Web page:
Review: To celebrate five years of his Lazy Days imprint, Fred Everything gets Crazy P, Art of Tones, Greg Wilson and Ian Pooley to provide a bunch of remixes of some of the label's best-loved tracks. While all provide solid reworks - particularly Crazy P, whose two rubs of Fred Everything's own "Friday" are excellent - it's Art Of Tones who really excels. His three reworks of Tortured Soul's 'Found A Way' are everything a disco-loving house head would wish for; loose, bumpin' and deliciously soulful, riding a wave of loose-wristed live drums and classic synth strings.
Review: This is the second installment of a trilogy of EPs containing previously unheard music from Sebastian Doering aka Lovebirds. Balearica is an overriding theme here, however we get all kinds of interpretations of the term so there's little room for repetition. "Bells" is a slo-mo 303 odyssey and "Mysterious" is a standout deep house cut - slammin' kicks and warm, gushy synth layers. Elsewhere the focus is on disco, with "National" being a hot mess of breathy vocals, tropical-pop bass and cowbells, whilst the celestial string laden "In Between Clouds" wraps ups the package in nice neat bow.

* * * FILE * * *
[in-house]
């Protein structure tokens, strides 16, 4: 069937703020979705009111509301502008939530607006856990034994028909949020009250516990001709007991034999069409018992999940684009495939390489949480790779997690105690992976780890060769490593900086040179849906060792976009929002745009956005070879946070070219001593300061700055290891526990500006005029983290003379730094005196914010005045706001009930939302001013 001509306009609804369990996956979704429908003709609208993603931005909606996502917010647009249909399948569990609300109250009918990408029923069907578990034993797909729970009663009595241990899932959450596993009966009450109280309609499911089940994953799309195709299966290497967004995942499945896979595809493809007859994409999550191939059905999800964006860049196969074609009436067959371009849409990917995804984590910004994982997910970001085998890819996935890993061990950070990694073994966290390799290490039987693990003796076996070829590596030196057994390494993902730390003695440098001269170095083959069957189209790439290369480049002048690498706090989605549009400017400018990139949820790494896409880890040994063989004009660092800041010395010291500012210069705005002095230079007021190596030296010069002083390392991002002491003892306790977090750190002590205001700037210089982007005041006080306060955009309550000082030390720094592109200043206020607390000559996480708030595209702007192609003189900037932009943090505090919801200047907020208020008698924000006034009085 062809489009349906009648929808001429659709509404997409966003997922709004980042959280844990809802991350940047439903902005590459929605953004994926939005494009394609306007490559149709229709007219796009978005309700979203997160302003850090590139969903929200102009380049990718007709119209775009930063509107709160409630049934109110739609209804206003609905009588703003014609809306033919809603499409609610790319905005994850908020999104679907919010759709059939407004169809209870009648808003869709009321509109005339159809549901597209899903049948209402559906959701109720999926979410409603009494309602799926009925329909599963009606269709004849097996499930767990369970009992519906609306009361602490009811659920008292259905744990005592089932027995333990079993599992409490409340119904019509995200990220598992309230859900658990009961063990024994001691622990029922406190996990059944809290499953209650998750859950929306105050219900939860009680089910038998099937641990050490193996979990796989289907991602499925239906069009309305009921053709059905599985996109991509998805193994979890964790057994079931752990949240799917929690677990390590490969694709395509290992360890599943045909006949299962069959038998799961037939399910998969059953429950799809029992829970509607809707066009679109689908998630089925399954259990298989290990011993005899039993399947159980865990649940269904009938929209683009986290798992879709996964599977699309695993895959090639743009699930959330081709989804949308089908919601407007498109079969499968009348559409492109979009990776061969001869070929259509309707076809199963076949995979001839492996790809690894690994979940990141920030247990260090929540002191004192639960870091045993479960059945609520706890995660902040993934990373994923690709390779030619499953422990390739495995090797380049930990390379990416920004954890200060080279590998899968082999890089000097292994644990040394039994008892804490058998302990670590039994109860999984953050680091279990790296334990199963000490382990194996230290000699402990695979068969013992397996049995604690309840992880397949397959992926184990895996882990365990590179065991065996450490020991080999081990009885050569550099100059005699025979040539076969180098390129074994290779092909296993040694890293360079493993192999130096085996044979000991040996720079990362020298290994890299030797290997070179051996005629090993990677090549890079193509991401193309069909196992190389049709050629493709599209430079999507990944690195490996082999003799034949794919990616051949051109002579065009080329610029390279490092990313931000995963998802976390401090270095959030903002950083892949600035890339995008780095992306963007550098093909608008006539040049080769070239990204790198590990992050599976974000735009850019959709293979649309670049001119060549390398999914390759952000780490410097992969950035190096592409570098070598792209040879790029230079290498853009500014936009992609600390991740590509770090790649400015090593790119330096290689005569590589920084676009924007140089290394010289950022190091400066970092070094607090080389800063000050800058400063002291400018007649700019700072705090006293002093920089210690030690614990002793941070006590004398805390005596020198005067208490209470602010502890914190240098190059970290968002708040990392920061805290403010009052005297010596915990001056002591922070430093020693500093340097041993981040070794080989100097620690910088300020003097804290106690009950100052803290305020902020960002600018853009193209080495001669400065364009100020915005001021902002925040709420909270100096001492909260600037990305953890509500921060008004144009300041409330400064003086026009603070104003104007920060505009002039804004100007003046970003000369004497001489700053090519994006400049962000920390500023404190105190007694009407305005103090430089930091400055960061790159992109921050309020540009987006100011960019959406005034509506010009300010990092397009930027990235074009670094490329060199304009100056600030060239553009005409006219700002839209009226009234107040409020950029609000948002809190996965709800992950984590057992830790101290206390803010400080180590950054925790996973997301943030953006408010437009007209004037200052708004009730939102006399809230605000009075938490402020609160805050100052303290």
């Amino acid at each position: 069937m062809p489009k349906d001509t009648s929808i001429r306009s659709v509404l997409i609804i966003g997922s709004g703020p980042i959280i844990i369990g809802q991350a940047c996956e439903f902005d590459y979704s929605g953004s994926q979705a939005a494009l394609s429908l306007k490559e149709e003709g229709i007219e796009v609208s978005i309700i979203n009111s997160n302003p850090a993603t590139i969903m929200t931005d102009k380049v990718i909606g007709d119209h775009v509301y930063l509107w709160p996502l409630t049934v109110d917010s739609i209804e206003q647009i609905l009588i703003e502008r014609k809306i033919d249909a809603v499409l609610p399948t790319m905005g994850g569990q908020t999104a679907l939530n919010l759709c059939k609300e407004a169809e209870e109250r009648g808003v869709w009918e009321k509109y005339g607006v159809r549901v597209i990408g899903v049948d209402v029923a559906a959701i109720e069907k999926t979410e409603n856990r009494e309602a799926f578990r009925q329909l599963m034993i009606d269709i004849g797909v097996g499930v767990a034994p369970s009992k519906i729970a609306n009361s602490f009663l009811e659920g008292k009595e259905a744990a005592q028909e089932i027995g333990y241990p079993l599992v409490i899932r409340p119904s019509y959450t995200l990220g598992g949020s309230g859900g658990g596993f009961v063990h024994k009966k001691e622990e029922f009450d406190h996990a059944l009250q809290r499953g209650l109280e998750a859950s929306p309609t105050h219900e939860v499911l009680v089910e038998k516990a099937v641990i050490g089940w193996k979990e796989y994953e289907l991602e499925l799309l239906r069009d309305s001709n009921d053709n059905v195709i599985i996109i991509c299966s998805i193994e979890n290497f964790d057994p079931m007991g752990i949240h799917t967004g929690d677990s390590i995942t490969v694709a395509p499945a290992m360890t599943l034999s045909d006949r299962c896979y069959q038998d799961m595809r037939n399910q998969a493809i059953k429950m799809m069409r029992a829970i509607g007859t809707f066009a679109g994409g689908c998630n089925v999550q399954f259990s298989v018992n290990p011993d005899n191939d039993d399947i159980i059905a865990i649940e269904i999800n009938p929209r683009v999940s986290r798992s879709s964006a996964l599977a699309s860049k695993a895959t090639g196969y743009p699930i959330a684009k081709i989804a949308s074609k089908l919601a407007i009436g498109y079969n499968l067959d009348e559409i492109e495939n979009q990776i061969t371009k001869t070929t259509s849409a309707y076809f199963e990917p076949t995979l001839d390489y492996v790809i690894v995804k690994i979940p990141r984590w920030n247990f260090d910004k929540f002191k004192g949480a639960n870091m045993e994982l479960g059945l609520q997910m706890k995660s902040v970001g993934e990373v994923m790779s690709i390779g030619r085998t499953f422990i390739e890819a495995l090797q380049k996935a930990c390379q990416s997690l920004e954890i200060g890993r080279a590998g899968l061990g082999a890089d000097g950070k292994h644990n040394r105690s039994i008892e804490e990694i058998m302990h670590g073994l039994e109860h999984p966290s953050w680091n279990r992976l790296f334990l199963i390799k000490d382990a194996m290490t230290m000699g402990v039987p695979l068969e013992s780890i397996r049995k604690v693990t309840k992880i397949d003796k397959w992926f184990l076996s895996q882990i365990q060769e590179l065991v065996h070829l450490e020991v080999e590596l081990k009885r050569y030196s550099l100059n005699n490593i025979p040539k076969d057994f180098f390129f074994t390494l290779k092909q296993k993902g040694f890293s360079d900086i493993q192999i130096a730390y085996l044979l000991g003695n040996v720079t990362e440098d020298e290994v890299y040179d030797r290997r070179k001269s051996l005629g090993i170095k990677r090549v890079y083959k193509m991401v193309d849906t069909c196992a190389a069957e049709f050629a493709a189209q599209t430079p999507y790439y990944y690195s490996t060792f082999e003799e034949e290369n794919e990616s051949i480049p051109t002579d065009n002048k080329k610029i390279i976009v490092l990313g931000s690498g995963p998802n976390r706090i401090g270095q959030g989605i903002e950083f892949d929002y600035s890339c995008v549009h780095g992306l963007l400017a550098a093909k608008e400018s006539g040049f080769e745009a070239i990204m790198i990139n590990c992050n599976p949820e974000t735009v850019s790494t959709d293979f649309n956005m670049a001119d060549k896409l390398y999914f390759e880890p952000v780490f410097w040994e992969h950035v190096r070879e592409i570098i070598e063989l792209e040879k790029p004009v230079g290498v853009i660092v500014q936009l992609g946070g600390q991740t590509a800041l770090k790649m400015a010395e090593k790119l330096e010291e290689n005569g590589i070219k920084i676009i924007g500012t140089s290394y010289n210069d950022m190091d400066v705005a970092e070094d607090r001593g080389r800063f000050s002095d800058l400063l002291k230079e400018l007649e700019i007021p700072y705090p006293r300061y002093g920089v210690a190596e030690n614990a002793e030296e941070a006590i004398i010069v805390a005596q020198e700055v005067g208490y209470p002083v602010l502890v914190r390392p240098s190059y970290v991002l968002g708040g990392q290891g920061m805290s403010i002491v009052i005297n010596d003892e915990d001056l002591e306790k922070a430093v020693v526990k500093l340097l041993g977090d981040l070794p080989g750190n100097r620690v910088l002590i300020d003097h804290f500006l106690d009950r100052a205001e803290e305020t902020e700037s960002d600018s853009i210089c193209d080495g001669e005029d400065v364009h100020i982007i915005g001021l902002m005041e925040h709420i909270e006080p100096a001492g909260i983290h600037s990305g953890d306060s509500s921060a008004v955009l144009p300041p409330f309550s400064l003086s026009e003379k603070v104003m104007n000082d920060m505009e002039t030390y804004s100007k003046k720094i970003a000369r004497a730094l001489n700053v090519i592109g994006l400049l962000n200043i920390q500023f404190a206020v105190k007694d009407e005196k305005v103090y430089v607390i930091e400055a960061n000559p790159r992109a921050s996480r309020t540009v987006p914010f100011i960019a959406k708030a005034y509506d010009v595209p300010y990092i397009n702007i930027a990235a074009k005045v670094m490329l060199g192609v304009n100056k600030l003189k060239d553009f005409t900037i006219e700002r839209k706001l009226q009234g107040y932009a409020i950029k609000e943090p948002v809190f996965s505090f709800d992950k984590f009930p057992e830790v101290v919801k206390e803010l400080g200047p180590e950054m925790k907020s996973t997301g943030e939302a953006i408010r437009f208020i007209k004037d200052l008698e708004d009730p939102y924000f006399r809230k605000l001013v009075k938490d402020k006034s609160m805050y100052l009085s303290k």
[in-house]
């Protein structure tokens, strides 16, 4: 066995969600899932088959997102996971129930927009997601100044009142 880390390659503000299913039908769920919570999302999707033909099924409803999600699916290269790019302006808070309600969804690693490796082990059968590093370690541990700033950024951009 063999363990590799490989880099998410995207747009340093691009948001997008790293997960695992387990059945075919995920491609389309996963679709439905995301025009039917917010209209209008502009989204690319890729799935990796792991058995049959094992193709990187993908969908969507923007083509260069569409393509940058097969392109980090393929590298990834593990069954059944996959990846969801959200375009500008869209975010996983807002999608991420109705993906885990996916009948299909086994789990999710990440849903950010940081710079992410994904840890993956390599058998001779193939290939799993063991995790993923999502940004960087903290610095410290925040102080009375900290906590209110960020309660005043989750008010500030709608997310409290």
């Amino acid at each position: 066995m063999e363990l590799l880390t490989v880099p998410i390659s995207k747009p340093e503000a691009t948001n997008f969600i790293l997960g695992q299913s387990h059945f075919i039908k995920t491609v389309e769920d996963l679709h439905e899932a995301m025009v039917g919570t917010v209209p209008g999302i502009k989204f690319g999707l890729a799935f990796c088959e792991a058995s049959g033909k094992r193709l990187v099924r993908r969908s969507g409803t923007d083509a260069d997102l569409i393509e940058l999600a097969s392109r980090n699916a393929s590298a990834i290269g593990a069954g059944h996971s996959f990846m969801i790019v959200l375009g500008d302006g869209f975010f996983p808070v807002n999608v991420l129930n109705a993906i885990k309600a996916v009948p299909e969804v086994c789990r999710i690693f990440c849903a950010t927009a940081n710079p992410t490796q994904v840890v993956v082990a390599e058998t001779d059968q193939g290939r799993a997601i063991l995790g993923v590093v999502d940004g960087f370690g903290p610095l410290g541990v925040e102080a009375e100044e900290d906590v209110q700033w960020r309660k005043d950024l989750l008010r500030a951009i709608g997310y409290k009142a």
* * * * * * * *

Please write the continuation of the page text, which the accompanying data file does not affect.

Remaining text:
Review: It's perhaps been a while since Jimpster's Freerange label released something truly outstanding, but their releases are rarely less than enjoyable. This EP is another great example. It features two typically astute remixes from the tireless Axel Boman, who extracts only the finest elements of the rolling, soft-focus original (basically the pulsing synths and echo-laden vocal samples). His second remix is the real killer, a dubby, pulsating rework that offers muted but ocean-deep thrills for dewy-eyed early morning dancers. If you've got the time, loopy bonus cut "Brotha" is worth a listen, too - if only for the hissing cymbals and weighty bottom end.